The Index of Tobacco Control Sustainability (ITCS) has been launched by The Union to assist countries to assess and guide national tobacco control programmes to become sustainable. It is the first tool of its kind. A first round of Index assessments – from 24 countries with the highest burden of tobacco use – have been published alongside the ITCS.
The Index comprises 31 indicators that identify which structures, policies and resources a country has in place for sustainable tobacco control. The indicators encompass a range of key infrastructures: national laws, financial mechanisms, human resource and capacity-building, and measures to insulate public health policy against tobacco industry interference. The Index was developed by the authors of a paper published in BMJ’s Tobacco Control journal earlier this year: Index of Tobacco Control Sustainability (ITCS): A Tool to Measure the Sustainability of National Tobacco Control Programmes (Jackson-Morris & Latif, 2016).
‘We designed the Index to give countries a clear insight into how well their tobacco control programmes are structured for future impact and resilience. An assessment identifies areas of strength and importantly, highlights infrastructural gaps,’ said Dr Jackson-Morris, co-author and Head of the Grants Programme for tobacco control at The Union. ‘Completing an assessment gives those leading national tobacco control programmes a clear baseline from which they can prioritise future work. It should be viewed as a snapshot in time; a benchmarking tool to track progress towards sustainability.’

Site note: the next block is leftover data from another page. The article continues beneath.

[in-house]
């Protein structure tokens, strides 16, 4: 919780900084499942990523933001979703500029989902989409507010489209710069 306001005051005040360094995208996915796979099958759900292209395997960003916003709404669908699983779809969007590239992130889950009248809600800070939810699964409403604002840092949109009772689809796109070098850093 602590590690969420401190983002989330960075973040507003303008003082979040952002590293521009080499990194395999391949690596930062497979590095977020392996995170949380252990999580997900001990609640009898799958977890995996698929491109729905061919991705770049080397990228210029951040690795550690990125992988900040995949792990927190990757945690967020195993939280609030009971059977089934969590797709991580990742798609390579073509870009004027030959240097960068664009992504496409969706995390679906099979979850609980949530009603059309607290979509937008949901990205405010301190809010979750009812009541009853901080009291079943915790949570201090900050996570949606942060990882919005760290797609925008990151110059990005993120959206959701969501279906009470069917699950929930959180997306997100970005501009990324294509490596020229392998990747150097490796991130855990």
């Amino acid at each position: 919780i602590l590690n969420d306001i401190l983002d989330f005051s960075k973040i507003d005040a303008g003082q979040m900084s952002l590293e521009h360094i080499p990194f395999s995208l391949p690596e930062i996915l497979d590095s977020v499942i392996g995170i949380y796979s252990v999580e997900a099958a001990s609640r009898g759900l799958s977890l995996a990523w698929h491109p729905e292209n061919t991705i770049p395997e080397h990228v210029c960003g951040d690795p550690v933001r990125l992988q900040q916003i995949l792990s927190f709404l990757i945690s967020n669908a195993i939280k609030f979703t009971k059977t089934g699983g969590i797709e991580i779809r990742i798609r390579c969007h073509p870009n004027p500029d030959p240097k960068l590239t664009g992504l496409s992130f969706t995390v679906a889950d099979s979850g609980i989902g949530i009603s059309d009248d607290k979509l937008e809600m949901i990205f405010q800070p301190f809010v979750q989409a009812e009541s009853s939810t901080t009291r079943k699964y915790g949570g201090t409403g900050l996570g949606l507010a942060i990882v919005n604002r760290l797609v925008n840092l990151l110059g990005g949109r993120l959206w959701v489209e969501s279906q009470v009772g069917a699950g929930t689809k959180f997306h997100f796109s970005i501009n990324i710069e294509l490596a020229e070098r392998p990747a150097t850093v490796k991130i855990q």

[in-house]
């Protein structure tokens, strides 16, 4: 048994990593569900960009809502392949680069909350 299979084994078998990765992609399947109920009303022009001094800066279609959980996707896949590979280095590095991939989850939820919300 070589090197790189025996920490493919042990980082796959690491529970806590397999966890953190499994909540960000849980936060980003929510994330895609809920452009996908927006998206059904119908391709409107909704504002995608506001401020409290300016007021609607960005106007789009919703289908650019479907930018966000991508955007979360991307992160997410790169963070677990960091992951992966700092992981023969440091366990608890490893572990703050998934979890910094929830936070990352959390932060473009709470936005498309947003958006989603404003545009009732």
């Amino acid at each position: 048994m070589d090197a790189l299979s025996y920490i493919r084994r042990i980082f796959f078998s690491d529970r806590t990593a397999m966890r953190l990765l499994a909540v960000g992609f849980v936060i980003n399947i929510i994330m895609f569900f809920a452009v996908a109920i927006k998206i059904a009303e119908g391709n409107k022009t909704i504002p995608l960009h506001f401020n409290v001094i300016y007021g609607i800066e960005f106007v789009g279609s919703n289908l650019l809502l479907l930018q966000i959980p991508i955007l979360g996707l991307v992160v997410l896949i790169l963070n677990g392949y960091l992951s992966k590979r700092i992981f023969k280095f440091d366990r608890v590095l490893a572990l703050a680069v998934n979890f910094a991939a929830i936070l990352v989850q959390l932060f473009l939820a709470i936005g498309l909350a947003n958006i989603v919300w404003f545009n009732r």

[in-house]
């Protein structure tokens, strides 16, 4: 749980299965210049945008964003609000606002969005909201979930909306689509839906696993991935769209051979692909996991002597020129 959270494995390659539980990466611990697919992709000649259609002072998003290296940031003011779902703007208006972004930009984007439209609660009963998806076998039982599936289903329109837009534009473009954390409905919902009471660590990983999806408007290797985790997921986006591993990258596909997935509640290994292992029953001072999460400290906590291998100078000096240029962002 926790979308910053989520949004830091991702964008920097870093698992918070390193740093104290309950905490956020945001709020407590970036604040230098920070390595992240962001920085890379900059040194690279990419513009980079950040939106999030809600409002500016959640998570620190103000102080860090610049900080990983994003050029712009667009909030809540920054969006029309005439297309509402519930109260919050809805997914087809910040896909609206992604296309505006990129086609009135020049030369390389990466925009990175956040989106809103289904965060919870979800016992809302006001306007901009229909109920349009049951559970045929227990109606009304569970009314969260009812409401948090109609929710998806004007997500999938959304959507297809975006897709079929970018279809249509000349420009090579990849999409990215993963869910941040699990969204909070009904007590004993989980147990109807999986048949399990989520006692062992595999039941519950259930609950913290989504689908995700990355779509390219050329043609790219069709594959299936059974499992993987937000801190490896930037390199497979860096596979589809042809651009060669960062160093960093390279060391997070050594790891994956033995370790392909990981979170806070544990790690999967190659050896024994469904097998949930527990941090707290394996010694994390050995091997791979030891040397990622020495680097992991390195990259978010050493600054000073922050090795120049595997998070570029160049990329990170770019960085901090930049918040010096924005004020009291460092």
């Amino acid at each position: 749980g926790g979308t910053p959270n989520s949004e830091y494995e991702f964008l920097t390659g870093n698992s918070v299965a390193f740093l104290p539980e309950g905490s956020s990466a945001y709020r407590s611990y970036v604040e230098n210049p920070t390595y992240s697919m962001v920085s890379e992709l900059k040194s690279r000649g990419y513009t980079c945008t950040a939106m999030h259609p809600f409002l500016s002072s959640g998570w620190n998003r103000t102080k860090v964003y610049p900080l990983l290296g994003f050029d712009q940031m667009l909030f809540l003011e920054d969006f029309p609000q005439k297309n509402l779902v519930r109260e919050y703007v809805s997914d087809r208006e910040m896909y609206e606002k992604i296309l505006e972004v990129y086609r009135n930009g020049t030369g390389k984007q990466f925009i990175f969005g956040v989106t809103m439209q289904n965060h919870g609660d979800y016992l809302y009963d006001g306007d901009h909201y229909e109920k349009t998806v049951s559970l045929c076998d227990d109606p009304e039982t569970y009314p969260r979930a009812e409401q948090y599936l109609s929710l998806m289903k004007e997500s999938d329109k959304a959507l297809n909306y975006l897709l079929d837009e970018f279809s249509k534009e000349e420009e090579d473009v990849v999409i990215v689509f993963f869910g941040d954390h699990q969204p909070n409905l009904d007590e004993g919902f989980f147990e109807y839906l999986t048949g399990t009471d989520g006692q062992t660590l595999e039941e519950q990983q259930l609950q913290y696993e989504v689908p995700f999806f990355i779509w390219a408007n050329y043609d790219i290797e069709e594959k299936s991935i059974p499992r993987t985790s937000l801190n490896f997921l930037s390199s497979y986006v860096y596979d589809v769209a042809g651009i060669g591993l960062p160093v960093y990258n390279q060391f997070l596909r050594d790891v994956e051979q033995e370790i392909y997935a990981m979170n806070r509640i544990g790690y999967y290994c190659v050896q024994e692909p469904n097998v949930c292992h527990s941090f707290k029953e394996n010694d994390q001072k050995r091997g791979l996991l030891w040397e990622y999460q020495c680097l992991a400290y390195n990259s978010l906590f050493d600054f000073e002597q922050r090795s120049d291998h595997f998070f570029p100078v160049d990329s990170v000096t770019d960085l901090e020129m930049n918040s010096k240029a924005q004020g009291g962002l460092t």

The ITCS was developed by tobacco control experts at The Union to complement the established processes and supports of the World Health Organization’s Framework Convention on Tobacco Control [WHO FCTC] – the world’s only legally-binding international health treaty. The WHO FCTC now has 180 countries committed to implementing measures proven to reduce tobacco use and the devastation it causes. Tobacco use remains the greatest preventable cause of premature death worldwide: it kills more than six million people each year, two-thirds of whom live in low and middle income countries.
‘We hope the Index will mobilise countries to press on with urgency to achieve the goals they have agreed under the WHO FCTC. Over the last decade huge progress has been made to curb the tobacco epidemic worldwide. But the job is very far from complete,’ said Dr Ehsan Latif, co-author and Director of The Union’s Department of Tobacco Control. ‘The first round of assessments were encouraging, in that the two nations that achieved sustainability have low and middle income economies. This shows that with political commitment and coordination this vital part of the public health agenda can be secured into the future. It is not dependent on financial resource alone.’
The Islamic Republic of Iran and Thailand both achieved the sustainability threshold. Ten countries were designated as ‘progressing’ on sustainability, and 12 countries were in the low category. The first round of assessments also identified infrastructural gaps common to many of the 24 countries, for example, no country had adequate policies in place to protect against tobacco industry interference. Such findings will be useful both to help individual countries, and the civil society organisations supporting governments in this work, to prioritise and plan strategically.
In support of the ITCS, head of the WHO FCTC Secretariat, Dr Vera Luiza da Costa e Silva said: ‘I urge countries to consider the Union’s Index as a useful tool in their implementation process, and to wholeheartedly take up the challenges it will help pinpoint.’